p.s. I went to Aranjuez with a couple of friends yesterday, and the palace along with the gardens and cathedral were so gorgeous. I can’t believe we were INSIDE this palace where Queen Elizabeth, spouse of King Philip II of Spain, lived and died. My dreams of walking through a palace like in the program “Reign” have come to life! Too bad photography within the palace was prohibited. Nonetheless, thank you, ciudad de Aranjuez!

Day 29 in Spain: Hearing What Joseph’s Up To ( and a poem)

He’s checked out Hosier Lane where there’s graffiti art everywhere,

the State Library of Victoria,

the Central Business District,

Victoria University,


and the-make-your-own-kitkatplace

p.s. On Thursday, Joseph sent me some awesome pics of his time abroad thus far! I did something touristy, too, and visited the Reina Sofía.

p.p.s. Here’s a poem I wrote about a beautiful feminist piece of art I learned about in regards to the Franco era.

La Femme: Sea fuerte. Sea poderosa. Sea comprensiva. Sea amable. Sea valiente. Sea todas las cosas que tú quieres ver en las otras generaciones de mujeres. Espere que ellas sean todas estas cosas y más. Es nuestro legado para desear el mejor para ellas. Sea así.

The Woman: Be strong. Be powerful. Be understanding. Be kind. Be brave. Be all the things you want to see in the next generations of women. Hope that they be that, and more. It is our legacy to want the best, and much better, for them. Be like that.

Day 28 in Spain: One-Month Reflection Abroad

It’s been one month since I’ve been here. I have created my class schedule and budget sheet, established my new routine, and have visited a couple of cities within Spain, including Toledo and Segovia. And local places like Buen Retiro Park and Museo Nacional de Prado.

I’ve figured out my vicinity, and so I now know how to find the discount store, local supermarket, photo shop, post office, cleaners, and H & M all by walking.

I’ve met awesome friends from London, Czech Republic, Sweden, and France.

I’ve stayed connected with people back home, and get to video chat with my dad almost everyday while he’s on lunch.

I’ve booked trips to go to Morocco, Africa and Barcelona, Spain in March. So stoked!

I’ve done a couple of projects for class, and am working my way through assignments with a better pace now.

I’m looking into Lisbon, Portugal for April, and France and Italy for 3-4 days in May to kick off the end of the semester. Vamos a ver. We’ll see.

I’ve created a goals list, and an observation list, and have been honest and realistic about both.

I’ve been writing in my journal everyday.

I am looking forward to taking more videos and conducting interviews with my new friends.

I am hoping to snag an interview with my host mother before I go back home, too.

p.s. Here’s to living in Spain for 4 weeks thus far!

Day 27 in Spain: Educational Differences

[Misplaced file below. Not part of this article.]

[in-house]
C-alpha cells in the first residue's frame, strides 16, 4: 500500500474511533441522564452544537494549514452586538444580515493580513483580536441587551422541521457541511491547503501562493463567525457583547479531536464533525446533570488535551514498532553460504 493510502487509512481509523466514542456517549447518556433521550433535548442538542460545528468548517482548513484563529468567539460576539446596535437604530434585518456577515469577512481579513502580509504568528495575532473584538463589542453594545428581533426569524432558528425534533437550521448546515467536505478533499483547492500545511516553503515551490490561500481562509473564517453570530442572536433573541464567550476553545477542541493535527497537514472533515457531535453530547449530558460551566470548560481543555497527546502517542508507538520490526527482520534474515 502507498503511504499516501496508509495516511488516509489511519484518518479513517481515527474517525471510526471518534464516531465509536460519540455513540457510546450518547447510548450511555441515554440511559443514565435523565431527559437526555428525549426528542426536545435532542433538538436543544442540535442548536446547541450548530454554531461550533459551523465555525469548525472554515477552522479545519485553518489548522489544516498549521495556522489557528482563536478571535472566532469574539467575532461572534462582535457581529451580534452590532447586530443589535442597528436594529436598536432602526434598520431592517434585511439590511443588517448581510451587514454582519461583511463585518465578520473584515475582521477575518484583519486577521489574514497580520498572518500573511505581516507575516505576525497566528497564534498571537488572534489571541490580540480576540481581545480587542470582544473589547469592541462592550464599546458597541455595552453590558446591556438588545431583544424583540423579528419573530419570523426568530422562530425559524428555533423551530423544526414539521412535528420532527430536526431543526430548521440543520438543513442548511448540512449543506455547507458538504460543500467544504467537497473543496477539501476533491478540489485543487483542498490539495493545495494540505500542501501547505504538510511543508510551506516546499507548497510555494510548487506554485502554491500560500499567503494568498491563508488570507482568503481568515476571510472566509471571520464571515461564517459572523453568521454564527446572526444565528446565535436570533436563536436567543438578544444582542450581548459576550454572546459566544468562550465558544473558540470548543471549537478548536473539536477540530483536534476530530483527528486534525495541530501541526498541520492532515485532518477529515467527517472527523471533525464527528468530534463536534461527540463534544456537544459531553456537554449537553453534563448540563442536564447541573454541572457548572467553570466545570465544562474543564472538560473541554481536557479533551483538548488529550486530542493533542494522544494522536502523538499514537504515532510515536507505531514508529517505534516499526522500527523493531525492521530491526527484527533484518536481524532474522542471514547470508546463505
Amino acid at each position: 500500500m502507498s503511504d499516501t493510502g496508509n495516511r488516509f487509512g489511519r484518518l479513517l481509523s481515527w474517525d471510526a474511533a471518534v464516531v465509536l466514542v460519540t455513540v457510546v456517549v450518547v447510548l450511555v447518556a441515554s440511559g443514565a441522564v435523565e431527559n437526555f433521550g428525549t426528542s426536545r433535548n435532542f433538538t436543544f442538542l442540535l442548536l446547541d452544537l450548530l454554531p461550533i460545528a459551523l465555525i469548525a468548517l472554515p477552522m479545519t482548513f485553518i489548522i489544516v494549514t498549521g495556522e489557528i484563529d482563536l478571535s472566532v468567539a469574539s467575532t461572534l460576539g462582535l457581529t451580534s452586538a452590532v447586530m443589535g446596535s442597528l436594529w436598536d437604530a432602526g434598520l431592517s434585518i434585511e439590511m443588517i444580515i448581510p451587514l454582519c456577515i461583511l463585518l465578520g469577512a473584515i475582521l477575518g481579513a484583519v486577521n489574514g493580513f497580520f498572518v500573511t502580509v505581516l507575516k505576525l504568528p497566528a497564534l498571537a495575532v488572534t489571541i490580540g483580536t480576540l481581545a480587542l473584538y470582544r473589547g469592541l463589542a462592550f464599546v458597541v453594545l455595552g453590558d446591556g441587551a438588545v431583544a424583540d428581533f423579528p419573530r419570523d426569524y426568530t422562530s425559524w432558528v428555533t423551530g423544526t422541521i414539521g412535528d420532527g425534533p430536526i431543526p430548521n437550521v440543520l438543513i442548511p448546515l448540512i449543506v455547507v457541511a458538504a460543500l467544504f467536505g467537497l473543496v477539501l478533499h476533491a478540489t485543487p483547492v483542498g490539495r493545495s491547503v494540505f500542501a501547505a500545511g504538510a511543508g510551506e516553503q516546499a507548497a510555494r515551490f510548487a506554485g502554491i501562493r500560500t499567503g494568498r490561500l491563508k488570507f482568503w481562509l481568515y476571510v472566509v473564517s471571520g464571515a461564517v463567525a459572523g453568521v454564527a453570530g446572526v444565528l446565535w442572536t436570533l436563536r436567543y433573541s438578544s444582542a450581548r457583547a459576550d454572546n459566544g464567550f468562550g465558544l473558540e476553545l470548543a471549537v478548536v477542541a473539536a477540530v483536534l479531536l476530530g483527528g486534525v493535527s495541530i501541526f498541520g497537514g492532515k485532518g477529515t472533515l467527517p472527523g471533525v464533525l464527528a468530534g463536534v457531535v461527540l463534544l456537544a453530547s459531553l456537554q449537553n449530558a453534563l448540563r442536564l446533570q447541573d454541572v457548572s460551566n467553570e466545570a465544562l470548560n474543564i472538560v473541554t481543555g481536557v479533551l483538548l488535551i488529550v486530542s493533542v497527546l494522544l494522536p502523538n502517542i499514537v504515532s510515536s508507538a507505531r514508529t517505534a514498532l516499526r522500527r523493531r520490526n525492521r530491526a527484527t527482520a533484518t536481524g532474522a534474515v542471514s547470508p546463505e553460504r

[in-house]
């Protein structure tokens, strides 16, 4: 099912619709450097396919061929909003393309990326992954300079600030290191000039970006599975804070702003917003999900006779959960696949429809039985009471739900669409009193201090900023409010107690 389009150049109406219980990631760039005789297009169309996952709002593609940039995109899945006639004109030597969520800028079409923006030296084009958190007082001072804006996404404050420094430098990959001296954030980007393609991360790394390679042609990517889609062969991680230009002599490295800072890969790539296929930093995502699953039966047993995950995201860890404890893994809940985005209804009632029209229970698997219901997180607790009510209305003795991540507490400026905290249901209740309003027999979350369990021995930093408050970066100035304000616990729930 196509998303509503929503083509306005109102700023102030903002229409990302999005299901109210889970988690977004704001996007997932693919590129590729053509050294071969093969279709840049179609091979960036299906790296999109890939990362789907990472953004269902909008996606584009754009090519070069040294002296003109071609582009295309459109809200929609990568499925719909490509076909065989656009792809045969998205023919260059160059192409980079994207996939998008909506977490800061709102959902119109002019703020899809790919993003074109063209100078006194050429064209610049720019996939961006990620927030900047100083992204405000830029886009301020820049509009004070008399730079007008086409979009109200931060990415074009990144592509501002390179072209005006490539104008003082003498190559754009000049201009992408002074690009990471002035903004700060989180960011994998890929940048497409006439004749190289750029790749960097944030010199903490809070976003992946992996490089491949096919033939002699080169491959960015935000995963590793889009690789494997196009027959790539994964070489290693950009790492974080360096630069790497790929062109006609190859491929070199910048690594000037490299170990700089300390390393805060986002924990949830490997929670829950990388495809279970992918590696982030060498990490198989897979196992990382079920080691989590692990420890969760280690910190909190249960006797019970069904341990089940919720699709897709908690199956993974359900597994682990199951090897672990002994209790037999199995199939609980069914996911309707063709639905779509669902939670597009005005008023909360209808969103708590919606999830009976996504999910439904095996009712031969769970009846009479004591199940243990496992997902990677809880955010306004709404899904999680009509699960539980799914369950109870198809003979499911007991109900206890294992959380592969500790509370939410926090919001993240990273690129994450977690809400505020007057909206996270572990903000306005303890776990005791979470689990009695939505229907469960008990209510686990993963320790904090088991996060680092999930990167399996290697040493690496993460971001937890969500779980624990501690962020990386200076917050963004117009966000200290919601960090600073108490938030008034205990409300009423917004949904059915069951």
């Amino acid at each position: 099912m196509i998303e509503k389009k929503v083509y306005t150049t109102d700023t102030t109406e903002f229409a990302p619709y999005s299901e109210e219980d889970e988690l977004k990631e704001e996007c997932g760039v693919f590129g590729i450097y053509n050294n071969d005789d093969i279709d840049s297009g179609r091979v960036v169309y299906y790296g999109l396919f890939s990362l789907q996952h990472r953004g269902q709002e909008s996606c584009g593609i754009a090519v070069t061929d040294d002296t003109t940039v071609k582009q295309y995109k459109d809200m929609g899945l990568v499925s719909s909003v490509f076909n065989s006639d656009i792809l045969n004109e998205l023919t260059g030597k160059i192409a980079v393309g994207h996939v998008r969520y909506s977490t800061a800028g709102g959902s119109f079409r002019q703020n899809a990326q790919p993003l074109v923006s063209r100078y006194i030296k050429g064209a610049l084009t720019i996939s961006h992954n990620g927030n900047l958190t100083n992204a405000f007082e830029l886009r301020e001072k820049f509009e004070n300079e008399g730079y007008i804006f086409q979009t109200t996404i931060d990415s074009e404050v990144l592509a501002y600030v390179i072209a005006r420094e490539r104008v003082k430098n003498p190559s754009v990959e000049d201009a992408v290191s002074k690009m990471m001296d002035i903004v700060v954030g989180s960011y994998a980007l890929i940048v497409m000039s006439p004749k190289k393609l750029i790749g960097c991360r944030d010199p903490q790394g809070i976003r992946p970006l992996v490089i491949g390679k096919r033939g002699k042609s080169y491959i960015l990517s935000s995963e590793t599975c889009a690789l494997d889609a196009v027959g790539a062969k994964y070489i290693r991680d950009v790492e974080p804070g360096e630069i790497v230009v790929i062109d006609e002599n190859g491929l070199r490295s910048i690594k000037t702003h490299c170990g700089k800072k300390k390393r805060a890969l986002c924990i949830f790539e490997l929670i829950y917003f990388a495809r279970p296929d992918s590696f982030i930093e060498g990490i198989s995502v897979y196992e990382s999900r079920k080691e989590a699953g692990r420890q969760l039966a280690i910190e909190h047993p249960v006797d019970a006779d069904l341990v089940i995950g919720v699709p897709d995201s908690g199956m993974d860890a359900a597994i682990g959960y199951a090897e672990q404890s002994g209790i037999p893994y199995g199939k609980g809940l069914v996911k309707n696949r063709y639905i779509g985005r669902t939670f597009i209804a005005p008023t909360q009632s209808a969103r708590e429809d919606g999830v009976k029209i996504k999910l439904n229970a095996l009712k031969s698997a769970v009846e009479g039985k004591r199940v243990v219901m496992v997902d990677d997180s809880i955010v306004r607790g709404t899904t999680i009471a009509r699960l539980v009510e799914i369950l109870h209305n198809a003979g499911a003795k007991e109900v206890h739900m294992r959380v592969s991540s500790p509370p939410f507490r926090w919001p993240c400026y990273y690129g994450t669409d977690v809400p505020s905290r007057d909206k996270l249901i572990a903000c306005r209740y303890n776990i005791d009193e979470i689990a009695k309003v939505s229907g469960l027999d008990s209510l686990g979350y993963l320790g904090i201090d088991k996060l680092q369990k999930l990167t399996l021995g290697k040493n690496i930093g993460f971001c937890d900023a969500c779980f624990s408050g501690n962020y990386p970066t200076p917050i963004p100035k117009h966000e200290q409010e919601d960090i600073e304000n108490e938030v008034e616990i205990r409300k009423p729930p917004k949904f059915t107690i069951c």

In Spain, students’ sole responsibility is to take courses. Most students don’t have jobs, and their parents pay for their education out of pocket as tuition is a small portion compared to the States. In short, they leave with a degree in a specialized profession with little to no debt, as college loans are uncommon.

In Spain, extra curricular activities are not as common either. Most students commute to school and socialize in friend groups, but not necessarily in clubs. A social life apart from academics in the States is a super important part of the college experience. Most students in the States, also go away for school to become more independent. Students in Spain don’t leave home until almost 30-years-old because family is a nuclear, central part of their culture and religion for those who practice.

In Spain, scholarships are only given to students who meet above the grade point average standards, as well as for economical circumstances. In contrast, in the States, scholarships can be given to those involved in sports, for those who write award-winning essays, and for those who can compete for grants they qualify for online.

p.s. Today in class we discussed as a group what the differences in our home campuses are like compared to here. While there are many differences, school here is still hard work, preparation, and extra concentration as I wake up early, commute to class by public transportation, and take most of my classes in Spanish. So, here’s to the differences in education (which isn’t a bad thing by the way)!

Day 26 in Spain: Monday Tasks

Grocery shopping and bread galore at a place called Sol Supermercado

Post office run at a place called Correos

Print shop run at a place called Work Center

Cleaners run at a place called h and x

p.s. Here’s to getting to know my neighborhood while running errands at the same time!